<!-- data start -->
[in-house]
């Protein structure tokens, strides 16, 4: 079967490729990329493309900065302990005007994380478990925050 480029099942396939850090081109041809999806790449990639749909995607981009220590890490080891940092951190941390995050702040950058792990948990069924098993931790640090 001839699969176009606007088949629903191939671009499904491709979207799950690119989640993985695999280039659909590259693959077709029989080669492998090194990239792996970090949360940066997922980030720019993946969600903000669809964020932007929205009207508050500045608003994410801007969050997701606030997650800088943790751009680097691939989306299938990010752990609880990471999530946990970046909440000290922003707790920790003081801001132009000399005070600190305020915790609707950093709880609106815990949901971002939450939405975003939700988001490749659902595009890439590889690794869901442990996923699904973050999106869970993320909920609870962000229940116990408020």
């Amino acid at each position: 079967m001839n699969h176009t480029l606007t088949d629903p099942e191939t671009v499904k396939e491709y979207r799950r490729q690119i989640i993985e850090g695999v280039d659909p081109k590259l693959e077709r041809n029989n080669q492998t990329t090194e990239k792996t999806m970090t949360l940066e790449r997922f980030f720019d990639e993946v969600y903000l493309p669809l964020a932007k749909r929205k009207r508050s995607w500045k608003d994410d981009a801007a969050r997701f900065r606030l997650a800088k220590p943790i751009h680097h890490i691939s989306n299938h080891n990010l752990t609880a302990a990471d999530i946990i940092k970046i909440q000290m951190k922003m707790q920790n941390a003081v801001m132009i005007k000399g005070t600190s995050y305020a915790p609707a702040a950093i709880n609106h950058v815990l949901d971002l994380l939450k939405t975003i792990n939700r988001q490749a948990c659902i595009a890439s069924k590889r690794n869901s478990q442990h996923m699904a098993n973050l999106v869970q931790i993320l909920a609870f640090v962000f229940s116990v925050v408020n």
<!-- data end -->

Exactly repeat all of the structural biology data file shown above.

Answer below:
[in-house]
């Protein structure tokens, strides 16, 4: 079967490729990329493309900065302990005007994380478990925050 480029099942396939850090081109041809999806790449990639749909995607981009220590890490080891940092951190941390995050702040950058792990948990069924098993931790640090 001839699969176009606007088949629903191939671009499904491709979207799950690119989640993985695999280039659909590259693959077709029989080669492998090194990239792996970090949360940066997922980030720019993946969600903000669809964020932007929205009207508050500045608003994410801007969050997701606030997650800088943790751009680097691939989306299938990010752990609880990471999530946990970046909440000290922003707790920790003081801001132009000399005070600190305020915790609707950093709880609106815990949901971002939450939405975003939700988001490749659902595009890439590889690794869901442990996923699904973050999106869970993320909920609870962000229940116990408020």
């Amino acid at each position: 079967m001839n699969h176009t480029l606007t088949d629903p099942e191939t671009v499904k396939e491709y979207r799950r490729q690119i989640i993985e850090g695999v280039d659909p081109k590259l693959e077709r041809n029989n080669q492998t990329t090194e990239k792996t999806m970090t949360l940066e790449r997922f980030f720019d990639e993946v969600y903000l493309p669809l964020a932007k749909r929205k009207r508050s995607w500045k608003d994410d981009a801007a969050r997701f900065r606030l997650a800088k220590p943790i751009h680097h890490i691939s989306n299938h080891n990010l752990t609880a302990a990471d999530i946990i940092k970046i909440q000290m951190k922003m707790q920790n941390a003081v801001m132009i005007k000399g005070t600190s995050y305020a915790p609707a702040a950093i709880n609106h950058v815990l949901d971002l994380l939450k939405t975003i792990n939700r988001q490749a948990c659902i595009a890439s069924k590889r690794n869901s478990q442990h996923m699904a098993n973050l999106v869970q931790i993320l909920a609870f640090v962000f229940s116990v925050v408020n």